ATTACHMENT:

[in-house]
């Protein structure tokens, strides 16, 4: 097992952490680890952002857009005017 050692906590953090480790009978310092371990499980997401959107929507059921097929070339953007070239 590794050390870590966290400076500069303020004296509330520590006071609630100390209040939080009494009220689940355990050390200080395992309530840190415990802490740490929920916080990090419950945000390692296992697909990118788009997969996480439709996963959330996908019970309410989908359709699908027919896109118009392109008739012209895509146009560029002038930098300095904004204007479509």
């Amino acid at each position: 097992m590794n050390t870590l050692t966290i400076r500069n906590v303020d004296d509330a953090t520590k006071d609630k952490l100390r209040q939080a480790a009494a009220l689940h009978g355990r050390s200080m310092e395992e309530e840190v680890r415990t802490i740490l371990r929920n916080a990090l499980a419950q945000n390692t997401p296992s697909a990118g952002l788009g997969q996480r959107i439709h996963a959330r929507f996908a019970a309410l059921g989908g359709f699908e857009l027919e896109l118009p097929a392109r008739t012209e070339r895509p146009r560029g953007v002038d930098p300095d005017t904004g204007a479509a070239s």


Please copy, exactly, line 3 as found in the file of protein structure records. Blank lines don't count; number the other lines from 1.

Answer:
């Amino acid at each position: 097992m590794n050390t870590l050692t966290i400076r500069n906590v303020d004296d509330a953090t520590k006071d609630k952490l100390r209040q939080a480790a009494a009220l689940h009978g355990r050390s200080m310092e395992e309530e840190v680890r415990t802490i740490l371990r929920n916080a990090l499980a419950q945000n390692t997401p296992s697909a990118g952002l788009g997969q996480r959107i439709h996963a959330r929507f996908a019970a309410l059921g989908g359709f699908e857009l027919e896109l118009p097929a392109r008739t012209e070339r895509p146009r560029g953007v002038d930098p300095d005017t904004g204007a479509a070239s």